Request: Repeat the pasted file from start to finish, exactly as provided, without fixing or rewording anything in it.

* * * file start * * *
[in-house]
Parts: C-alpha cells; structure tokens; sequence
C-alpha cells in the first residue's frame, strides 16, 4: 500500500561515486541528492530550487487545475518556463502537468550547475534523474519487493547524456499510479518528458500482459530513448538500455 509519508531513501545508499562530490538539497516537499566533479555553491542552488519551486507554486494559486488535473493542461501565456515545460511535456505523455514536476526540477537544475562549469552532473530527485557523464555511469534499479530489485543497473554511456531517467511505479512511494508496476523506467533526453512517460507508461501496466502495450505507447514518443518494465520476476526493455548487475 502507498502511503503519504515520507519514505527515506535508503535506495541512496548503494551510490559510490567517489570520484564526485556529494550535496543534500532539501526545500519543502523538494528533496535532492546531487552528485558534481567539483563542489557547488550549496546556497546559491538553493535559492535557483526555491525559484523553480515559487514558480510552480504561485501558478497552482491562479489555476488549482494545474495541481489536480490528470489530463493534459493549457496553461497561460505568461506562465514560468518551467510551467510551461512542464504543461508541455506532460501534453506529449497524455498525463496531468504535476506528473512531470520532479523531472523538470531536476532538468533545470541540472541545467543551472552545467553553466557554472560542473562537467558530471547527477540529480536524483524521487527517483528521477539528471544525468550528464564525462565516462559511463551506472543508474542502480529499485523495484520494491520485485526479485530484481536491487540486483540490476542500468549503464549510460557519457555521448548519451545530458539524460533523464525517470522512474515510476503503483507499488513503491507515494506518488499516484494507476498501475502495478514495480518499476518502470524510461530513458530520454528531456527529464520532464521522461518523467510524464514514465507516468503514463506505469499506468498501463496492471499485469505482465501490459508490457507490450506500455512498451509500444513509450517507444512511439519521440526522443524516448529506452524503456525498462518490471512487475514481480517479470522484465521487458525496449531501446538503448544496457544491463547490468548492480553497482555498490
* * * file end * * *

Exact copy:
[in-house]
Parts: C-alpha cells; structure tokens; sequence
C-alpha cells in the first residue's frame, strides 16, 4: 500500500561515486541528492530550487487545475518556463502537468550547475534523474519487493547524456499510479518528458500482459530513448538500455 509519508531513501545508499562530490538539497516537499566533479555553491542552488519551486507554486494559486488535473493542461501565456515545460511535456505523455514536476526540477537544475562549469552532473530527485557523464555511469534499479530489485543497473554511456531517467511505479512511494508496476523506467533526453512517460507508461501496466502495450505507447514518443518494465520476476526493455548487475 502507498502511503503519504515520507519514505527515506535508503535506495541512496548503494551510490559510490567517489570520484564526485556529494550535496543534500532539501526545500519543502523538494528533496535532492546531487552528485558534481567539483563542489557547488550549496546556497546559491538553493535559492535557483526555491525559484523553480515559487514558480510552480504561485501558478497552482491562479489555476488549482494545474495541481489536480490528470489530463493534459493549457496553461497561460505568461506562465514560468518551467510551467510551461512542464504543461508541455506532460501534453506529449497524455498525463496531468504535476506528473512531470520532479523531472523538470531536476532538468533545470541540472541545467543551472552545467553553466557554472560542473562537467558530471547527477540529480536524483524521487527517483528521477539528471544525468550528464564525462565516462559511463551506472543508474542502480529499485523495484520494491520485485526479485530484481536491487540486483540490476542500468549503464549510460557519457555521448548519451545530458539524460533523464525517470522512474515510476503503483507499488513503491507515494506518488499516484494507476498501475502495478514495480518499476518502470524510461530513458530520454528531456527529464520532464521522461518523467510524464514514465507516468503514463506505469499506468498501463496492471499485469505482465501490459508490457507490450506500455512498451509500444513509450517507444512511439519521440526522443524516448529506452524503456525498462518490471512487475514481480517479470522484465521487458525496449531501446538503448544496457544491463547490468548492480553497482555498490